Of course there are other works of art in the U.S. Capitol building besides the dome fresco The Apotheosis of Washington and the Frieze of American History that I wrote about in a previous post

Around the perimeter of the Capitol rotunda are eight large (12 feet by 18 feet) historical paintings:

Below, to the left is Declaration of Independence, one of four paintings by John Trumbull under his 1817 commission from the U.S. Congress. This painting depicts the moment on June 28, 1776, when Thomas Jefferson, in the center, places the Declaration of Independence in front of John Hancock, president of the Second Continental Congress.

The painting on the right is Surrender of General Burgoyne also painted by Trumbull in 1821. The painting shows the surrender of British General John Burgoyne at Saratoga, New York on October 17, 1777, which was a turning point in the American Revolution, and it was the deciding factor in bringing active French support to the American cause. .

The painting above is General George Washington Resigning His Commission, painted by Trumbull between 1822 and 1824.  This painting depicts the scene on December 23, 1783, when George Washington resigned his commission as commander-in-chief of the Continental Army. The action was significant for establishing civilian authority over the military, a fundamental principle of American democracy. The statue in front is of the 20th U.S. President James G

There is a lot of significant art in the photo below:

To the left is Embarkation of the Pilgrims, painted by Robert W. Weir in 1843. This painting depicts the Pilgrims on the deck of the ship Speedwell on July 22, 1620, before they departed for North America, where they sought religious freedom. The painting on the right is Baptism of Pocahontas, painted in 1839 by John Gadsby Chapman. The painting depicts the ceremony in which Pocahontas was baptized and given the name Rebecca in an Anglican church.

Two important sculptures are also in the photo: To the left is a statue of General Dwight Eisenhower, given to the Statuary Hall collection by the State of Kansas. In between the two paintings is a bronze bust of Martin Luther King, Jr., created in 1986 by artist John Wilson.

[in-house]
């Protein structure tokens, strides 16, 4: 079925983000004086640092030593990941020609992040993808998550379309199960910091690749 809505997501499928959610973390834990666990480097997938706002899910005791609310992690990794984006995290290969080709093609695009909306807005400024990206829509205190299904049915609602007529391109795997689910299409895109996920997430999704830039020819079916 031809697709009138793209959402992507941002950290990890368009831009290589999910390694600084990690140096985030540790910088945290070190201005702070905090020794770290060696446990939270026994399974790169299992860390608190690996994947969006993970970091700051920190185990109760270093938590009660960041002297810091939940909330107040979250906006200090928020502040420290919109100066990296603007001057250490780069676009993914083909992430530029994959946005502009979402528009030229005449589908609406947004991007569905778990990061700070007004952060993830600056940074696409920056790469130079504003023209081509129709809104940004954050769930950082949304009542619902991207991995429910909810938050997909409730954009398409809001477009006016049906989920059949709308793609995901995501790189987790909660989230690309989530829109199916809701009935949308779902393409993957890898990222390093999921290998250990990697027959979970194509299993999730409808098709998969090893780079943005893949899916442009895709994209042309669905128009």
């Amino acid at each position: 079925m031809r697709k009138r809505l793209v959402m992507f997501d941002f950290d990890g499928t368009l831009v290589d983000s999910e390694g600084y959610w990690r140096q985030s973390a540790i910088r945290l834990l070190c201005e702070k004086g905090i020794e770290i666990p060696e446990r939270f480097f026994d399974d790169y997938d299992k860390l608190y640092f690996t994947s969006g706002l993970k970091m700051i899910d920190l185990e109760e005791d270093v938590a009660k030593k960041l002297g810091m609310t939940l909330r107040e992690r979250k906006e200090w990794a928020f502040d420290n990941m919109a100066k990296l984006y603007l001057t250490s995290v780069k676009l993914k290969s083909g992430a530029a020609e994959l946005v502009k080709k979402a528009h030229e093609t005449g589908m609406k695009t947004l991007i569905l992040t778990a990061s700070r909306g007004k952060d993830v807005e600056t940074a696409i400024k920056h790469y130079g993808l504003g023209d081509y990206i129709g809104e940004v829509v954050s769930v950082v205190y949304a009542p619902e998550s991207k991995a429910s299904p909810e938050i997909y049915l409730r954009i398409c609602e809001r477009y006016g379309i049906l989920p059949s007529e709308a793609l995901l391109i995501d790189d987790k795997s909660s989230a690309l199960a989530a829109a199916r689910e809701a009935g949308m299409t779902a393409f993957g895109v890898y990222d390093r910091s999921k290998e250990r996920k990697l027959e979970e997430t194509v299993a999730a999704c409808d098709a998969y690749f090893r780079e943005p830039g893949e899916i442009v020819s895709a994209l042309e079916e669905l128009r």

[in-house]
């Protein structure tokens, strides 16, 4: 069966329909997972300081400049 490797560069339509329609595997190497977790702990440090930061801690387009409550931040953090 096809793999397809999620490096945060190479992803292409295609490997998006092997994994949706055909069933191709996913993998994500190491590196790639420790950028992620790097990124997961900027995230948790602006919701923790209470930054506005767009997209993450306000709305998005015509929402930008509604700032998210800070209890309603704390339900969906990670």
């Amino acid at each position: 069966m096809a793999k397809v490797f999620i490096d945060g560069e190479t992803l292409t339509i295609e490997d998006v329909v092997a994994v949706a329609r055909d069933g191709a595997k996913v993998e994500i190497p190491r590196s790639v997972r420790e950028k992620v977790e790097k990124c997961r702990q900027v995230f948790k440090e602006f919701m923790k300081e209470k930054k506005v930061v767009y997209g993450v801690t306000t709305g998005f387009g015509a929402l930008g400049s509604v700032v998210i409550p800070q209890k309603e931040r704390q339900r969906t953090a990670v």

Another work of art depicting an important member of the Civil Rights Movement is the statue of Rosa Parks. The statue is close to 9 feet tall including its pedestal.

On February 27, 2013, approximately 100 years after her birth, the statue was unveiled in Statuary Hall on February 4, 1913. The bronze statue depicts Parks seated on a rock-like formation of which she seems almost a part, symbolizing her famous refusal to give up her bus seat. The statue shows Parks wearing the exact clothing she wore that day. 

Pioneers of the women's suffrage movement, which won women the right to vote in 1920, are beautifully depicted in a group bust sculpture located in the Capitol Rotunda.
Adelaide Johnson carved this sculpture from an 8-ton block of  Carrara marble. The monument features portrait busts of three leaders of the woman suffrage movement: Elizabeth Cady Stanton (left), Susan B. Anthony (center) and Lucretia Mott (right). The statue was originally unveiled on February 15, 1921 in the Crypt (located on the first floor of the Capitol, we began our tour in this area). In May 1997, the sculpture was relocated to the Capitol Rotunda.

If you want to read more about the other paintings, sculptures and statues in the Capitol building, visit here.

All photos in this blog post were taken by my husband and me during our visit in September, 2013.

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